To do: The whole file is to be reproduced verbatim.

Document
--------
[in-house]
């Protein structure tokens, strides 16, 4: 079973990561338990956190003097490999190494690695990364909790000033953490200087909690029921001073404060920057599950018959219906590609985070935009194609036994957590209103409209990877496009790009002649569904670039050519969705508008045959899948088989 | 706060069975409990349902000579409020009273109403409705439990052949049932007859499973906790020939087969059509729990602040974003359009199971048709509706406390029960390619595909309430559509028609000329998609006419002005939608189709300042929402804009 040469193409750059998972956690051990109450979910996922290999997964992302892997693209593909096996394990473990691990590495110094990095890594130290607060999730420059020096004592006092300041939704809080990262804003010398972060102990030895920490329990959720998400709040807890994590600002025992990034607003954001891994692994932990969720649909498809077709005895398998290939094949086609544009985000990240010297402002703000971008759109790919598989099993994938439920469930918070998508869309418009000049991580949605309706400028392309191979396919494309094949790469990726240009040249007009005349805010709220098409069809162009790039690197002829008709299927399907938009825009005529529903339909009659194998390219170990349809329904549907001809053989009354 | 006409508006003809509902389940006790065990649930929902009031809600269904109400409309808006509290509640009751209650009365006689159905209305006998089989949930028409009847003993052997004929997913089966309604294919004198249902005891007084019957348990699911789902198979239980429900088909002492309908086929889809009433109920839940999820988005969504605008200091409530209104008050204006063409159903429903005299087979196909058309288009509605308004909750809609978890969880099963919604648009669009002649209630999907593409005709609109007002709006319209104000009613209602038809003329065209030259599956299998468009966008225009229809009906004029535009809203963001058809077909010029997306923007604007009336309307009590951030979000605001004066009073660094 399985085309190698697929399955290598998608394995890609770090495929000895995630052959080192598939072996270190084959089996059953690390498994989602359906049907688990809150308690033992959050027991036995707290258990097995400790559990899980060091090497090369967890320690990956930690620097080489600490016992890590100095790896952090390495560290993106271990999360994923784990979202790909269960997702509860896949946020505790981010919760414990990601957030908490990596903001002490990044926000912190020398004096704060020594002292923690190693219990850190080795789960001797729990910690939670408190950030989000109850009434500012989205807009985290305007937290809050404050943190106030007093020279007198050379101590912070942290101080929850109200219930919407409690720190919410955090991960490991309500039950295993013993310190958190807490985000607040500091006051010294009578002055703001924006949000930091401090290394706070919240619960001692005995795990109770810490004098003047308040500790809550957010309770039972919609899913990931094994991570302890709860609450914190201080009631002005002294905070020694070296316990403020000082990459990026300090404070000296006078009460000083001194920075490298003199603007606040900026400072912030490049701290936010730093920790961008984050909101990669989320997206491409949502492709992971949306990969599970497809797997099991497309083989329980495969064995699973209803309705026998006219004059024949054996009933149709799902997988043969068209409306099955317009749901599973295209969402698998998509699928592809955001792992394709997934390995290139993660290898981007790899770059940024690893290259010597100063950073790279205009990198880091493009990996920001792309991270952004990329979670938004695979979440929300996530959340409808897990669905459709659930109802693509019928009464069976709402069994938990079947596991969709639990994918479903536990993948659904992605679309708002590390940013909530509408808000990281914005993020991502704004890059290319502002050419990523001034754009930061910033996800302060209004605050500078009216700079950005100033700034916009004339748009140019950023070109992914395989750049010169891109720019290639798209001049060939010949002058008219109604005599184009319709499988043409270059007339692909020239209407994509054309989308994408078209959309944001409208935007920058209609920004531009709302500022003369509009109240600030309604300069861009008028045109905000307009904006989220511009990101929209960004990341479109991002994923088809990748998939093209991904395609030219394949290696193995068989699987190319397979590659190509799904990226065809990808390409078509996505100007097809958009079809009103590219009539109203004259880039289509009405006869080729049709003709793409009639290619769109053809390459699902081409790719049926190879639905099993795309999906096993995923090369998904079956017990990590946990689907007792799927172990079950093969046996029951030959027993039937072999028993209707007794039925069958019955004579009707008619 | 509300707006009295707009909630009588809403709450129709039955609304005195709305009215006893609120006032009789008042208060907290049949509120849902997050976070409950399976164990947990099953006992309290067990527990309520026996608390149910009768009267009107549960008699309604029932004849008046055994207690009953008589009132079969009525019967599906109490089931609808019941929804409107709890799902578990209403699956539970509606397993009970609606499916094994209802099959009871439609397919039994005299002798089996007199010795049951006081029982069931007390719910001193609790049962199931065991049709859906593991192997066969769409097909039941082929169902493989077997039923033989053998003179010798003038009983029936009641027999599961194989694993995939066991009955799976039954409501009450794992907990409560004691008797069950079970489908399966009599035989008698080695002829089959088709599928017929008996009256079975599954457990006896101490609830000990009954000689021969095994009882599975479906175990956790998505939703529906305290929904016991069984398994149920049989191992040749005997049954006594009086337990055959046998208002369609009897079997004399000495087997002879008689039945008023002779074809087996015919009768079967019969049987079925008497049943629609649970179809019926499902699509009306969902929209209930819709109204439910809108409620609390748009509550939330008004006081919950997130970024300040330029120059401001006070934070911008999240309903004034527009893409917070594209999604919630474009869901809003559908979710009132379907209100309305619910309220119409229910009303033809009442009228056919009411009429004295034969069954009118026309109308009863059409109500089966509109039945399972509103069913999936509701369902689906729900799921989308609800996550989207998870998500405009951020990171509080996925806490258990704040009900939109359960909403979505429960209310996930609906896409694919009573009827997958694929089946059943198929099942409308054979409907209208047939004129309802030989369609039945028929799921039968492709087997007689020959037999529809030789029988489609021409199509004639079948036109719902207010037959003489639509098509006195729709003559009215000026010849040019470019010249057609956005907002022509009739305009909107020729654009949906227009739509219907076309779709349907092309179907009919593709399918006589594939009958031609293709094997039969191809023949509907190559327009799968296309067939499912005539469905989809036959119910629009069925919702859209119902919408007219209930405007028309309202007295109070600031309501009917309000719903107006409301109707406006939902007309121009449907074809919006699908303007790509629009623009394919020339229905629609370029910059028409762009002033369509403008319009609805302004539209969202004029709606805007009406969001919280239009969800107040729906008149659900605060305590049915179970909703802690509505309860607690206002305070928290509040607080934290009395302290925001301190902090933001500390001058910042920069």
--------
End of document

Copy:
[in-house]
């Protein structure tokens, strides 16, 4: 079973990561338990956190003097490999190494690695990364909790000033953490200087909690029921001073404060920057599950018959219906590609985070935009194609036994957590209103409209990877496009790009002649569904670039050519969705508008045959899948088989 | 706060069975409990349902000579409020009273109403409705439990052949049932007859499973906790020939087969059509729990602040974003359009199971048709509706406390029960390619595909309430559509028609000329998609006419002005939608189709300042929402804009 040469193409750059998972956690051990109450979910996922290999997964992302892997693209593909096996394990473990691990590495110094990095890594130290607060999730420059020096004592006092300041939704809080990262804003010398972060102990030895920490329990959720998400709040807890994590600002025992990034607003954001891994692994932990969720649909498809077709005895398998290939094949086609544009985000990240010297402002703000971008759109790919598989099993994938439920469930918070998508869309418009000049991580949605309706400028392309191979396919494309094949790469990726240009040249007009005349805010709220098409069809162009790039690197002829008709299927399907938009825009005529529903339909009659194998390219170990349809329904549907001809053989009354 | 006409508006003809509902389940006790065990649930929902009031809600269904109400409309808006509290509640009751209650009365006689159905209305006998089989949930028409009847003993052997004929997913089966309604294919004198249902005891007084019957348990699911789902198979239980429900088909002492309908086929889809009433109920839940999820988005969504605008200091409530209104008050204006063409159903429903005299087979196909058309288009509605308004909750809609978890969880099963919604648009669009002649209630999907593409005709609109007002709006319209104000009613209602038809003329065209030259599956299998468009966008225009229809009906004029535009809203963001058809077909010029997306923007604007009336309307009590951030979000605001004066009073660094 399985085309190698697929399955290598998608394995890609770090495929000895995630052959080192598939072996270190084959089996059953690390498994989602359906049907688990809150308690033992959050027991036995707290258990097995400790559990899980060091090497090369967890320690990956930690620097080489600490016992890590100095790896952090390495560290993106271990999360994923784990979202790909269960997702509860896949946020505790981010919760414990990601957030908490990596903001002490990044926000912190020398004096704060020594002292923690190693219990850190080795789960001797729990910690939670408190950030989000109850009434500012989205807009985290305007937290809050404050943190106030007093020279007198050379101590912070942290101080929850109200219930919407409690720190919410955090991960490991309500039950295993013993310190958190807490985000607040500091006051010294009578002055703001924006949000930091401090290394706070919240619960001692005995795990109770810490004098003047308040500790809550957010309770039972919609899913990931094994991570302890709860609450914190201080009631002005002294905070020694070296316990403020000082990459990026300090404070000296006078009460000083001194920075490298003199603007606040900026400072912030490049701290936010730093920790961008984050909101990669989320997206491409949502492709992971949306990969599970497809797997099991497309083989329980495969064995699973209803309705026998006219004059024949054996009933149709799902997988043969068209409306099955317009749901599973295209969402698998998509699928592809955001792992394709997934390995290139993660290898981007790899770059940024690893290259010597100063950073790279205009990198880091493009990996920001792309991270952004990329979670938004695979979440929300996530959340409808897990669905459709659930109802693509019928009464069976709402069994938990079947596991969709639990994918479903536990993948659904992605679309708002590390940013909530509408808000990281914005993020991502704004890059290319502002050419990523001034754009930061910033996800302060209004605050500078009216700079950005100033700034916009004339748009140019950023070109992914395989750049010169891109720019290639798209001049060939010949002058008219109604005599184009319709499988043409270059007339692909020239209407994509054309989308994408078209959309944001409208935007920058209609920004531009709302500022003369509009109240600030309604300069861009008028045109905000307009904006989220511009990101929209960004990341479109991002994923088809990748998939093209991904395609030219394949290696193995068989699987190319397979590659190509799904990226065809990808390409078509996505100007097809958009079809009103590219009539109203004259880039289509009405006869080729049709003709793409009639290619769109053809390459699902081409790719049926190879639905099993795309999906096993995923090369998904079956017990990590946990689907007792799927172990079950093969046996029951030959027993039937072999028993209707007794039925069958019955004579009707008619 | 509300707006009295707009909630009588809403709450129709039955609304005195709305009215006893609120006032009789008042208060907290049949509120849902997050976070409950399976164990947990099953006992309290067990527990309520026996608390149910009768009267009107549960008699309604029932004849008046055994207690009953008589009132079969009525019967599906109490089931609808019941929804409107709890799902578990209403699956539970509606397993009970609606499916094994209802099959009871439609397919039994005299002798089996007199010795049951006081029982069931007390719910001193609790049962199931065991049709859906593991192997066969769409097909039941082929169902493989077997039923033989053998003179010798003038009983029936009641027999599961194989694993995939066991009955799976039954409501009450794992907990409560004691008797069950079970489908399966009599035989008698080695002829089959088709599928017929008996009256079975599954457990006896101490609830000990009954000689021969095994009882599975479906175990956790998505939703529906305290929904016991069984398994149920049989191992040749005997049954006594009086337990055959046998208002369609009897079997004399000495087997002879008689039945008023002779074809087996015919009768079967019969049987079925008497049943629609649970179809019926499902699509009306969902929209209930819709109204439910809108409620609390748009509550939330008004006081919950997130970024300040330029120059401001006070934070911008999240309903004034527009893409917070594209999604919630474009869901809003559908979710009132379907209100309305619910309220119409229910009303033809009442009228056919009411009429004295034969069954009118026309109308009863059409109500089966509109039945399972509103069913999936509701369902689906729900799921989308609800996550989207998870998500405009951020990171509080996925806490258990704040009900939109359960909403979505429960209310996930609906896409694919009573009827997958694929089946059943198929099942409308054979409907209208047939004129309802030989369609039945028929799921039968492709087997007689020959037999529809030789029988489609021409199509004639079948036109719902207010037959003489639509098509006195729709003559009215000026010849040019470019010249057609956005907002022509009739305009909107020729654009949906227009739509219907076309779709349907092309179907009919593709399918006589594939009958031609293709094997039969191809023949509907190559327009799968296309067939499912005539469905989809036959119910629009069925919702859209119902919408007219209930405007028309309202007295109070600031309501009917309000719903107006409301109707406006939902007309121009449907074809919006699908303007790509629009623009394919020339229905629609370029910059028409762009002033369509403008319009609805302004539209969202004029709606805007009406969001919280239009969800107040729906008149659900605060305590049915179970909703802690509505309860607690206002305070928290509040607080934290009395302290925001301190902090933001500390001058910042920069």